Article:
Home » Deepak Premnarayen, President, Indian Merchants Chambers

Deepak Premnarayen, President, Indian Merchants Chambers


The Budget is likely to continue its pro-poor image with a slew of concessions for agriculture, skilled labour and the rural sector, along with incentivisation to move to a digital payment economy. Employment-related incentives are likely to go up considerably.

While direct taxes may come down, individuals with ´capacity to pay´ may not get tax concessions. In fact, conspicuous spending on travel, luxury items, boarding, branded clothes and accessories could see higher rate of taxation. Capital gains tax and related taxes on asset transfer may get higher.

-IMC desires that direct taxes are rationalised. The effective corporate tax currently is 23 per cent that could come down to 20 per cent, considering the need to boost manufacturing to generate employment.
All surcharges, cess and incentives should be withdrawn.
-The income computation and disclosure standards could be made more dynamic considering the concept of real income, rather than the mark-to-market concept.
-In the case of 100 per cent subsidiaries, the context of group taxation could be viewed from a new angle.
-A mechanism for regular reviews and automatic upward revisions in various threshold limits under the I-T Act needs to be built.
– To avoid unnecessary tax litigations, it is suggested that pre-assessment filters such as pre-rulings, mediation mechanism, or even referring potential cases to committees, could be considered by the government in consonance with the prevailing best international practices.
-To help international investors in their home countries, it is suggested that the dividend taxation (which currently is taxed thrice under the provision of corporate tax, DDT and tax of 10 per cent above a divided of Rs 10 lakh) needs to be rationalised.
-The capital gains tax on stock trading should be done away and the criteria for long-term rule should change to three years.
-More tax havens – other than Mauritius, Singapore and Cyprus, could be brought under double tax avoidance agreements to levy capital gains tax on investments routed through these countries.

-Budget should singularly be SME focused.
-Banks should reduce the rates of interest by at least 2 per cent to help especially the SMEs access funds at lower cost.
-Spending amounts ù for example Rs 25 crore on skill development and upgradation ùshould qualify for differential corporate taxation for corporates and lowered taxes for SMEs could act as an encouragement to create jobs.
-To encourage SMEs, corporates having a revenue of Rs 1,500 crore and over should have cells, which under their CSR programme mentor SMEs for skills, processes, tech, banking, and market access.
-The current rate of MAT at 18.5 per cent impacts the cash flow of companies. It was introduced for LLPs, HuFs and AOP, but if the LLP, for example invests in businesses, in backward areas, then too it is being taxed, leaving no incentives. The rates thus need to be progressively reduced to say 12-13 per cent, and the carry-forward of the credit should be increased from the current 10 years to a 15-year period.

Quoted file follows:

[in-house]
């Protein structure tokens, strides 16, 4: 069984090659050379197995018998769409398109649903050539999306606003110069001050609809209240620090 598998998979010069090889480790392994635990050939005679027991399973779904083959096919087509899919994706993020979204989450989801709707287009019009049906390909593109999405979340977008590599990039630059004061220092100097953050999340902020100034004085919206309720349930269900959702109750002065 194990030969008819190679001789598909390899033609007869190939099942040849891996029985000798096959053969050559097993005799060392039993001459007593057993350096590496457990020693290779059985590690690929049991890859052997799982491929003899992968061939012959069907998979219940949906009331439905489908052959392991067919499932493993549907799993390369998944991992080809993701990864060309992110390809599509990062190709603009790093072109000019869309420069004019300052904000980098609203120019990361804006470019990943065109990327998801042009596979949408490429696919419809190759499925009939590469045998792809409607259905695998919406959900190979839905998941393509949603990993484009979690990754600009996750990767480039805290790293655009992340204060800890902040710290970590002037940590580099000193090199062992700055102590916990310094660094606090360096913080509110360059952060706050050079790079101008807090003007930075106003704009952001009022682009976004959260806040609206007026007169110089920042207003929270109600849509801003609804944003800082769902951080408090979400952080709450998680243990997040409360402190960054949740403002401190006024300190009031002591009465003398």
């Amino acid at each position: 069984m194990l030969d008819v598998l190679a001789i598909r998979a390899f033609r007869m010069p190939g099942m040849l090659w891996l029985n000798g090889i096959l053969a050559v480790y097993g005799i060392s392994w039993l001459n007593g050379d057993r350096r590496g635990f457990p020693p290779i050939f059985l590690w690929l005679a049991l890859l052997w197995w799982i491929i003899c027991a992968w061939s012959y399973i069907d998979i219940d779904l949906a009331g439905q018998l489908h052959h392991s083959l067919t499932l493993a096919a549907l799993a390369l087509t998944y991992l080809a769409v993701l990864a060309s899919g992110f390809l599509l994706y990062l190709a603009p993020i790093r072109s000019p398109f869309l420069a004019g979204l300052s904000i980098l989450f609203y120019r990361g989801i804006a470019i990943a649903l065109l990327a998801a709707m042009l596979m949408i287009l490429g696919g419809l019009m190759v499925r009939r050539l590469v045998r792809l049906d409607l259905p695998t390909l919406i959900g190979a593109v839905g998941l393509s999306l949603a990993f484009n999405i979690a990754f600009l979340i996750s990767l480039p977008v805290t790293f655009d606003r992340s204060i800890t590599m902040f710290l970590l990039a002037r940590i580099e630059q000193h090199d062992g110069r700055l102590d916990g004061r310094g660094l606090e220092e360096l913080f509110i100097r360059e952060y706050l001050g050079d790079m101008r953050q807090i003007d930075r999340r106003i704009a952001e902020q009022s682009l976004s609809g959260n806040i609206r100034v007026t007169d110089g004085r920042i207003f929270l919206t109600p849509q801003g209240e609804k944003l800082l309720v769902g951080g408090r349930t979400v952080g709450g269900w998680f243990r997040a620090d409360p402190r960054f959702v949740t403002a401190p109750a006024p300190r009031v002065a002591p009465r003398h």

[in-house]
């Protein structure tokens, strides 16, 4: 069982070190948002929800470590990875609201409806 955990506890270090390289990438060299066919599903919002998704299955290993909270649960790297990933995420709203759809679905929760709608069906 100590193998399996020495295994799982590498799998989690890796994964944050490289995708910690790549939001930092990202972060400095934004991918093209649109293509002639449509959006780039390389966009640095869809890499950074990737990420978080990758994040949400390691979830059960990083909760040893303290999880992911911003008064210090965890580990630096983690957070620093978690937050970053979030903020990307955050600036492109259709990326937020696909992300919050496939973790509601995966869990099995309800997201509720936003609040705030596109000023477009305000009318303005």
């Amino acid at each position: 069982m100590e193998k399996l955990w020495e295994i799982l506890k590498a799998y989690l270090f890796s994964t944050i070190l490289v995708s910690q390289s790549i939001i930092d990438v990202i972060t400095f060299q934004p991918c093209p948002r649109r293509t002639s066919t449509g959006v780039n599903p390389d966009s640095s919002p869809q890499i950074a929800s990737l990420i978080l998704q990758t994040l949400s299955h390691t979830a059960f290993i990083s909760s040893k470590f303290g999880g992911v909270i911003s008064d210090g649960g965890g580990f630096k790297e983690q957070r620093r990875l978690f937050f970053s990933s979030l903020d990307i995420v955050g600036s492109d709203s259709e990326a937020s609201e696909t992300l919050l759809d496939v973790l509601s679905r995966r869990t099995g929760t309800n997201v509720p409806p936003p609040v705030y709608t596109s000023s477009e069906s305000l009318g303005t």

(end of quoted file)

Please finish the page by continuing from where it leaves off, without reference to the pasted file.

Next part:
-Excise duties on consumer durables, FMCG goods and automobiles should be reduced by at least 3 per cent across the board, to boost consumption and demand in the economy.
-The budget deficit could be hiked to 5 per cent for encouraging government expenditure in the infrastructure sector, especially railways and ports. This will help railway suppliers in the SME segment to increase business.
-Industrial reforms pertaining to an exit policy for labour and also industries with paid-up capital in excess of Rs 100 crore should be intensified in this budget. -To boost employment, national skilled labour data could be aggregated and allotted as per demand, across varied sectors.

Agriculture and Rural Areas
-The government must initiate pump priming in rural areas to boost rural demand.
-The concept of a national e-market should be implemented with the commodity exchanges rolling out more contracts in more agri-commodities
. -Subsidies on agri-inputs such as seeds, fertilizers and electricity should continue, to ease the pain of demonetisation.
-Direct transfer of these subsidies through Jan Dhan accounts should be expanded to meet the objectives of a cashless economy.
-Water usage for agriculture should be monitored and taxed for effective usage of this scarce resource.
-Higher MSPs should be announced especially in cotton (it can be increased by 2 per cent) and oilseeds (by another 2 per cent), which would add more money in the hands of farmers for increasing demand.
-SHGs, cooperatives, and APMCs should be allowed to float their own payment platforms through mobile apps.
-Investments in warehousing could be granted infrastructure status.

-Infrastructure investment should be boosted in railways through issuing of tax-free rail bonds.
-Accounting practices in the Railways should meet accounting standards of GASAB; now that there is a merger of the two budgets, a separate account should be maintained for major areas of operations such as infrastructure spending, passenger operations, freight operations, suburban operations and development of suburban rail systems.
-There should be promotion of rail tourism, which will help create additional employment. Bulk booking on tourist destinations could be introduced.
-There should be focus on women, health and education in rural areas. The budget for the education sector was meagre in the past two Union budgets.

-The Budget provisions will have several spin-off benefits. Granting infra status and higher fund allocation for affordable housing (Rs 23,000 crore) is a welcome step.

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